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Israel’s ‘change coalition’ is slow to live up to its name – analysis

CM 28/07/2021

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The “change coalition” is how Prime Minister Naftali Bennett, Foreign Minister Yair Lapid and other members of the current government referred to themselves in early June while trying to cobble together what looked like an impossible government.

The “change coalition” was smart wordplay and sounded so much better than the “anti-Netanyahu” or “anyone-but-Bibi” coalition, which is how it was being referred to by the Likud. It always sounds better to be for something, such as change, rather than against someone, such as Netanyahu.
So with such a vaunted name going in, expectations were high. After four elections in two years and a public debate that was almost obsessively focused on whether former prime minister Benjamin Netanyahu was a saint or a scoundrel, a new government promising something different, promising change, was a breath of fresh air.
And in certain ways, it has provided that.
The manner in which a government made up of such disparate parts – Right and Left, Zionists and Islamists – can get the parties to check ideology at the door and look for the areas where they can agree, and focus on those areas, did inject the country with new energy. The government did what many people in their day-to-day lives do regularly: work constructively and productively in the army, in hospitals, at the office with people with whom they do not see eye-to-eye ideologically.

This wasn’t the government setting an example for society, as much as it was the government emulating what happens daily in society.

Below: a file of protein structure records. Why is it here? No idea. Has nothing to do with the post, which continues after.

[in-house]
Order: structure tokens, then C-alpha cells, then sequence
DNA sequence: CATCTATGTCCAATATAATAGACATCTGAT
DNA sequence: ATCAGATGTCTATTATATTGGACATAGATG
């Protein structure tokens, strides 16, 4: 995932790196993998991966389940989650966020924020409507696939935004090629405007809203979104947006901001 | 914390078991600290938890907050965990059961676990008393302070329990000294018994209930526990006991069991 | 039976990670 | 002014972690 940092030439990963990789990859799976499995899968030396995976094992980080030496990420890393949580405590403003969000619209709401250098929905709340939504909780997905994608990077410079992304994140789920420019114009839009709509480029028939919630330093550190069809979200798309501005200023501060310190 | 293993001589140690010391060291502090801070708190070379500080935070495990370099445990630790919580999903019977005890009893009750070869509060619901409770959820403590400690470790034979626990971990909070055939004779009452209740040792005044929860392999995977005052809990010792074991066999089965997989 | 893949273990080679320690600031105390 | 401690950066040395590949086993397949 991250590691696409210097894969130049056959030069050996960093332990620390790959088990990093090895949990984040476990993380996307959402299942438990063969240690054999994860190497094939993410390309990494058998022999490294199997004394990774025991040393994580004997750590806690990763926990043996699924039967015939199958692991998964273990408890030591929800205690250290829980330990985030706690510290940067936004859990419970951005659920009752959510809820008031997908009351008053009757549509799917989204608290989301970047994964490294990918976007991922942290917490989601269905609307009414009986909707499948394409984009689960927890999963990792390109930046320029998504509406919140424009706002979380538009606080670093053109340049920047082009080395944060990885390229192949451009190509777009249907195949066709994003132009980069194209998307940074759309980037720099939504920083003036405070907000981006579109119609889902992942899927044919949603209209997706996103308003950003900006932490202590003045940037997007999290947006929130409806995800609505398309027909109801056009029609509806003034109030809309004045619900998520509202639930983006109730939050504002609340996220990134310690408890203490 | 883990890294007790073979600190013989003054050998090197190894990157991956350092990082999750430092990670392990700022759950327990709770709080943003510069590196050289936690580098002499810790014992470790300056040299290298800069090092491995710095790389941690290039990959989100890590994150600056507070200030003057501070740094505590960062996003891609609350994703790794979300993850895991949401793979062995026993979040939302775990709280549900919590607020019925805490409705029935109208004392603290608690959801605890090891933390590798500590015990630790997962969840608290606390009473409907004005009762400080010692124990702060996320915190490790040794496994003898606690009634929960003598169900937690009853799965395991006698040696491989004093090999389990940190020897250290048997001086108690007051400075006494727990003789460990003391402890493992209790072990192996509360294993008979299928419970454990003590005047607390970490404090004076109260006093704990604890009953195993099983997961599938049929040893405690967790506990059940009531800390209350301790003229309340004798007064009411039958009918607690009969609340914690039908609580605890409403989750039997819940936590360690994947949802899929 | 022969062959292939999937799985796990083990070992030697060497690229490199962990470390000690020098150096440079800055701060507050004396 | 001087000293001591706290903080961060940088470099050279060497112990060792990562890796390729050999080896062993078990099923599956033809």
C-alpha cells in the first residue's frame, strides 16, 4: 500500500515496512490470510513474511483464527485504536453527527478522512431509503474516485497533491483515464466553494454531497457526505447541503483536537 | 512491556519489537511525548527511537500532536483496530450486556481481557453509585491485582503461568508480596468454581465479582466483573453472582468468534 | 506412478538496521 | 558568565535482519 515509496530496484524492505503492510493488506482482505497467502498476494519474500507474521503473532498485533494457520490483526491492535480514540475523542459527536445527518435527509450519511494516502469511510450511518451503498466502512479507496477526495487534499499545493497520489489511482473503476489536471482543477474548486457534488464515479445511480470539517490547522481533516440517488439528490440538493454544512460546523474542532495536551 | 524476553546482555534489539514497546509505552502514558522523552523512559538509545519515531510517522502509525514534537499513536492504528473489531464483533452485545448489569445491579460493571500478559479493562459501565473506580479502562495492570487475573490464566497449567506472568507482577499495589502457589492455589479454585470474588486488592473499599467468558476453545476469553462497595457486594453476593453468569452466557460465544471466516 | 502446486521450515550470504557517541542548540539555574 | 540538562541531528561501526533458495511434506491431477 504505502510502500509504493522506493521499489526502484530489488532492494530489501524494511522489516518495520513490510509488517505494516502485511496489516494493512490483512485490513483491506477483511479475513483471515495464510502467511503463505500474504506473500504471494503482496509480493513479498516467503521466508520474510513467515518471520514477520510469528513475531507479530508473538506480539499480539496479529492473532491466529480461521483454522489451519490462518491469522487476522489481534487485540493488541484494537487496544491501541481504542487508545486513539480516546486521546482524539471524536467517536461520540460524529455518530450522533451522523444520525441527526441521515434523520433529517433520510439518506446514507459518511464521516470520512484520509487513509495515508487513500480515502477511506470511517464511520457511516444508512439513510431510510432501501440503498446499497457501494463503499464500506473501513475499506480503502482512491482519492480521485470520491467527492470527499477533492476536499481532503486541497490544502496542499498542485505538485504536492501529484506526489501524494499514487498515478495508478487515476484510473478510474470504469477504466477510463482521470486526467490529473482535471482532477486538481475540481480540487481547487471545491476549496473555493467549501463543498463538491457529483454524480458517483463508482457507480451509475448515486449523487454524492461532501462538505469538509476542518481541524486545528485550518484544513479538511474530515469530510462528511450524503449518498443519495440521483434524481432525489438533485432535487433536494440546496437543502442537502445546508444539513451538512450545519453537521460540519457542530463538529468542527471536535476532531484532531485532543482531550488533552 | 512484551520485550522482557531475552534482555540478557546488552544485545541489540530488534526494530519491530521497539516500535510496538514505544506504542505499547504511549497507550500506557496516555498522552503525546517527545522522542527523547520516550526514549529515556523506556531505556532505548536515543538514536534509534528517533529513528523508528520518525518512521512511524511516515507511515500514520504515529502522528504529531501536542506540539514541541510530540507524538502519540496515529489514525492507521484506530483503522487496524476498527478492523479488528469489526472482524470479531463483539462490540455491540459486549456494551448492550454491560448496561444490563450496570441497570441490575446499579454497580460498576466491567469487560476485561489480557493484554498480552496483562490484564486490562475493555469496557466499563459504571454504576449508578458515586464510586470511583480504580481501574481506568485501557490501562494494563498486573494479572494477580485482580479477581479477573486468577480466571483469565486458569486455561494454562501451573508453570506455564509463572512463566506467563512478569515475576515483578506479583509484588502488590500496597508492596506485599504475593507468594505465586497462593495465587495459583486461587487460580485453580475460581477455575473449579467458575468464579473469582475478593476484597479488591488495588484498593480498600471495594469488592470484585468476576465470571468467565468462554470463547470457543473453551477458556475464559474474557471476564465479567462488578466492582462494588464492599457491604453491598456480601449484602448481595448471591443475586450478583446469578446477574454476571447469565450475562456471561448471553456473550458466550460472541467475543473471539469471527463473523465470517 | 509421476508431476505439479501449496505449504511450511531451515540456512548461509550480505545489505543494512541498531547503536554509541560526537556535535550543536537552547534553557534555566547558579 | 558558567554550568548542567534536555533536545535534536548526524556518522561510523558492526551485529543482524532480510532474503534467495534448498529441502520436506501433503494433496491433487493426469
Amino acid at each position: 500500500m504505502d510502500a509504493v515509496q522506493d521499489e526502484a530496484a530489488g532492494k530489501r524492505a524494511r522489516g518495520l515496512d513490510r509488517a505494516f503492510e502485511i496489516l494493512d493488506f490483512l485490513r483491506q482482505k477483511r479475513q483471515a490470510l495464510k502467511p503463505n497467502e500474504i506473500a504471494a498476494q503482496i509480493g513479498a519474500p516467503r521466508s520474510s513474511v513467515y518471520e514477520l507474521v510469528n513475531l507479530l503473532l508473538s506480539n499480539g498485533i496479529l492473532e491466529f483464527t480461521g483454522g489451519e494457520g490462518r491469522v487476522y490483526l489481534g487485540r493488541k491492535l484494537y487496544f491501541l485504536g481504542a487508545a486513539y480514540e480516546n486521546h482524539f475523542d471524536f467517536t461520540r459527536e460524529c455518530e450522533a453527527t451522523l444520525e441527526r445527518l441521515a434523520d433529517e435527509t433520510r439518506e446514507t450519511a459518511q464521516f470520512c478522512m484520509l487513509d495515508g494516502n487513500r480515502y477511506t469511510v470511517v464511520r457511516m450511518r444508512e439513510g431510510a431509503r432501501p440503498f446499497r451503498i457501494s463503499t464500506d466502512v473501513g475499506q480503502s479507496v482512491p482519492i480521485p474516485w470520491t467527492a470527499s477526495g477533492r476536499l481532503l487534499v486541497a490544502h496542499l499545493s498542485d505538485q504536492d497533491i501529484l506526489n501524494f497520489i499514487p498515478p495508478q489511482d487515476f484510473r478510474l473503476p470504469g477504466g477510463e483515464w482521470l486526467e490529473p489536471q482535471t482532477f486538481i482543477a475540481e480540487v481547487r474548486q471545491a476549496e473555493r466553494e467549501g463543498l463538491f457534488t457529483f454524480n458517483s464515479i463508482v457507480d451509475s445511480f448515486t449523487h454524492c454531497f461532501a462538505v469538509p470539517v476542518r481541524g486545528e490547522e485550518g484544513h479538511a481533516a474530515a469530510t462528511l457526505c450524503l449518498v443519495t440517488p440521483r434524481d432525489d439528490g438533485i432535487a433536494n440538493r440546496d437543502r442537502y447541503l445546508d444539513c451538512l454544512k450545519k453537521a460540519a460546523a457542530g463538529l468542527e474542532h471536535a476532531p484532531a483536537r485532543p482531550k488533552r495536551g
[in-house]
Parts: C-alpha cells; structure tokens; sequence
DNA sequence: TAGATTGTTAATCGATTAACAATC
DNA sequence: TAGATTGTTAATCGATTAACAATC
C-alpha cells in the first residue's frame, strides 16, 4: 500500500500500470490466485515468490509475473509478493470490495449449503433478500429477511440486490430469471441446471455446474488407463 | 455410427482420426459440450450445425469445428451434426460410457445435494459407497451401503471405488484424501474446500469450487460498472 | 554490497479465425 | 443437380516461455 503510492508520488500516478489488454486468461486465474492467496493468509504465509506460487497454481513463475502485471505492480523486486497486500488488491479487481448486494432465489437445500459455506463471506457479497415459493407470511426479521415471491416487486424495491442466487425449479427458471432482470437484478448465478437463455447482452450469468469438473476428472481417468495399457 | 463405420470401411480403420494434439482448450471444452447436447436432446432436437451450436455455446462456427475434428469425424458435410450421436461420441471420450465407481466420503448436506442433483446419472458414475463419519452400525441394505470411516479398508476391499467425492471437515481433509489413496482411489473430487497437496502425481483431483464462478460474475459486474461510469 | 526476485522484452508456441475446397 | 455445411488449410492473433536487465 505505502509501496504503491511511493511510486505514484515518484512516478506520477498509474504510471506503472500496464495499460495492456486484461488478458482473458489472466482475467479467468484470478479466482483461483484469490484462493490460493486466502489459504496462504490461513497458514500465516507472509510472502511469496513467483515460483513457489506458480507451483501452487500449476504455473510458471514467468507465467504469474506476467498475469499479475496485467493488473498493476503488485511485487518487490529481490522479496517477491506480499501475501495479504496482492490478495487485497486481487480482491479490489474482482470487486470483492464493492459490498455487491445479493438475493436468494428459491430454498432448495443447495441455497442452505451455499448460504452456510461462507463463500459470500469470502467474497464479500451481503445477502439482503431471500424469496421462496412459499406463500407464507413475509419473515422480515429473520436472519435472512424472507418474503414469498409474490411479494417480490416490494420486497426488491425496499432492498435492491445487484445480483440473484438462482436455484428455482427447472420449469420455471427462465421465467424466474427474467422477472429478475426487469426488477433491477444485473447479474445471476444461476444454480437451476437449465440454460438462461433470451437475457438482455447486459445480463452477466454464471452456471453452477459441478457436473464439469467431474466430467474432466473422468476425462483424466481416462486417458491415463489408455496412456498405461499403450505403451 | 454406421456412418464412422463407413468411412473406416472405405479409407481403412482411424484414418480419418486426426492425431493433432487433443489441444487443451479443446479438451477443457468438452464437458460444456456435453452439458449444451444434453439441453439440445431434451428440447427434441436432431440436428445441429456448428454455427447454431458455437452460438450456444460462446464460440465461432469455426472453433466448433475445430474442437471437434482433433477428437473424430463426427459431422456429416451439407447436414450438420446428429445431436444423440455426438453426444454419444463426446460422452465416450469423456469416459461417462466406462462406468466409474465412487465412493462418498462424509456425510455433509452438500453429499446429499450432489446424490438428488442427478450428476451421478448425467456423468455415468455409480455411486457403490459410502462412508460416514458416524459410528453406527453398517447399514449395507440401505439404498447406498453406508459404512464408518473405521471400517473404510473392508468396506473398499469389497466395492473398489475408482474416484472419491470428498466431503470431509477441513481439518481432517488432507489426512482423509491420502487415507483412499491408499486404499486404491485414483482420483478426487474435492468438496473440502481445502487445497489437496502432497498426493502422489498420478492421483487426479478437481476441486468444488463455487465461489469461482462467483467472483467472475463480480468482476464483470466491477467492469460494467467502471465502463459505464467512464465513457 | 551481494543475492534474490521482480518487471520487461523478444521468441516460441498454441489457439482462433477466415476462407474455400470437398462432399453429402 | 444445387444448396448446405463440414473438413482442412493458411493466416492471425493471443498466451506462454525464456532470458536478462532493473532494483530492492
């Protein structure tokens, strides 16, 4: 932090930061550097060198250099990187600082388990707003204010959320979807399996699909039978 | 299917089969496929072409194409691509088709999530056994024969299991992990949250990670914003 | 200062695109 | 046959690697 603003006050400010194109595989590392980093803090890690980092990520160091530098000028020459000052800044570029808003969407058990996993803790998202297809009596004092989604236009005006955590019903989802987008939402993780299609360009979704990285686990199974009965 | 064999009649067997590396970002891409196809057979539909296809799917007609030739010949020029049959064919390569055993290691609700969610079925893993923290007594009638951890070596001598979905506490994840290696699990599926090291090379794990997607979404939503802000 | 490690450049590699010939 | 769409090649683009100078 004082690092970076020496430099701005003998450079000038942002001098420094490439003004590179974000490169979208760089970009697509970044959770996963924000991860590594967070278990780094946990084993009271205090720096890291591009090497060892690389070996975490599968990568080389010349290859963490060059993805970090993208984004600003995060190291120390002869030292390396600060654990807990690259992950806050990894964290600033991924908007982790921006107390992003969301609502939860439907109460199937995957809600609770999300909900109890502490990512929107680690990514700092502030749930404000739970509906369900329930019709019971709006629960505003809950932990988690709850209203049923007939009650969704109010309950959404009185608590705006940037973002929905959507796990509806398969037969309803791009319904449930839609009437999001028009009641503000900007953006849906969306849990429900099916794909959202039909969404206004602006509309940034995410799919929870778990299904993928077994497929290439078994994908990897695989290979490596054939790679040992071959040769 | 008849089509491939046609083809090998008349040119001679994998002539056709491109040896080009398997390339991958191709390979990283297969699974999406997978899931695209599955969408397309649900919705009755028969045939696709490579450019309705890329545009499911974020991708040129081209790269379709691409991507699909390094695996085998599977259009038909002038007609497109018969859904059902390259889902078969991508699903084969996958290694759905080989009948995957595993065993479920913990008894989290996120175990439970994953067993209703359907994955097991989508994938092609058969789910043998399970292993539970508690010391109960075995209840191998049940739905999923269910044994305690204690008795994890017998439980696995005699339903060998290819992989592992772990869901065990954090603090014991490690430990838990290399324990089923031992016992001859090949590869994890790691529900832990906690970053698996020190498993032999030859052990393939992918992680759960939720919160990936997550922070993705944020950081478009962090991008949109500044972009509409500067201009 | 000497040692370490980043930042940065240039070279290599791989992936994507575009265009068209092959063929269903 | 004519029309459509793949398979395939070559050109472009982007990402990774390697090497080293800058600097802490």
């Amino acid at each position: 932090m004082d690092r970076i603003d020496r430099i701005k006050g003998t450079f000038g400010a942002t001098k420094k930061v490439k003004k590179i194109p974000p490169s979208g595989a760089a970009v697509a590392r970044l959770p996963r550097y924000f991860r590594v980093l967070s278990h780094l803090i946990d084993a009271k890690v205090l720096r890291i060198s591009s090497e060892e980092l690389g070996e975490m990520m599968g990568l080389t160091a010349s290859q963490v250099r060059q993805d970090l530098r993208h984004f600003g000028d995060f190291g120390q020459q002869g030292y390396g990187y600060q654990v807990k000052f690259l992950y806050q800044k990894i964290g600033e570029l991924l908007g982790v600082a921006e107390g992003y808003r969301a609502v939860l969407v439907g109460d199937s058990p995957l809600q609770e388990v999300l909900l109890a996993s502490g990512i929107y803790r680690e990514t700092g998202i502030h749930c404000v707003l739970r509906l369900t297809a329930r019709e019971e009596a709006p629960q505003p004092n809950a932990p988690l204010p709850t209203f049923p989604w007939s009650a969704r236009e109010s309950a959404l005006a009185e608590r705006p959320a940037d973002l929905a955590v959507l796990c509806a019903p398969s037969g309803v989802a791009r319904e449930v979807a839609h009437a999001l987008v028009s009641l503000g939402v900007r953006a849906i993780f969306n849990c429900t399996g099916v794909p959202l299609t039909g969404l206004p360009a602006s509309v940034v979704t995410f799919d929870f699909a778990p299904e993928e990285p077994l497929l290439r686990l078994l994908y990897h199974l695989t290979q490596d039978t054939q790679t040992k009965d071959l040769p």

But change is more than that. Change also means changing the way political opponents outside the coalition are dealt with, and how the government conducts business. And here, after six weeks, what has emerged is a government whose modus operandi is strikingly similar to that of the government it strove so hard to defeat.
One ingredient glaringly absent in Israeli politics is being gracious in victory. This is as true at the party level, as it is at the national level.
One good recent example of this at the party level was the way that Netanyahu treated his rival Gideon Sa’ar after defeating him by a landslide in the 2019 Likud primary. He soundly defeated Sa’ar, but then in the government he went ahead and set up with Benny Gantz – a wildly inflated government of 32 ministers – he gave Sa’ar nothing.
This ended up coming back to haunt Netanyahu in the end, however, as Sa’ar’s defection from the Likud and decision to start a new list – New Hope – deprived Netanyahu of the premiership in the last election. Had Netanyahu been more gracious to his rival, Netanyahu would likely still be prime minister today.
The current government is showing a similar lack of grace in the distribution of membership in the Knesset committees. The Knesset’s work has been hampered because the coalition and opposition cannot agree on the makeup of the committees, and the coalition, which if all its members show up and vote with it (something by no means a given), has a razor-thin two-seat majority.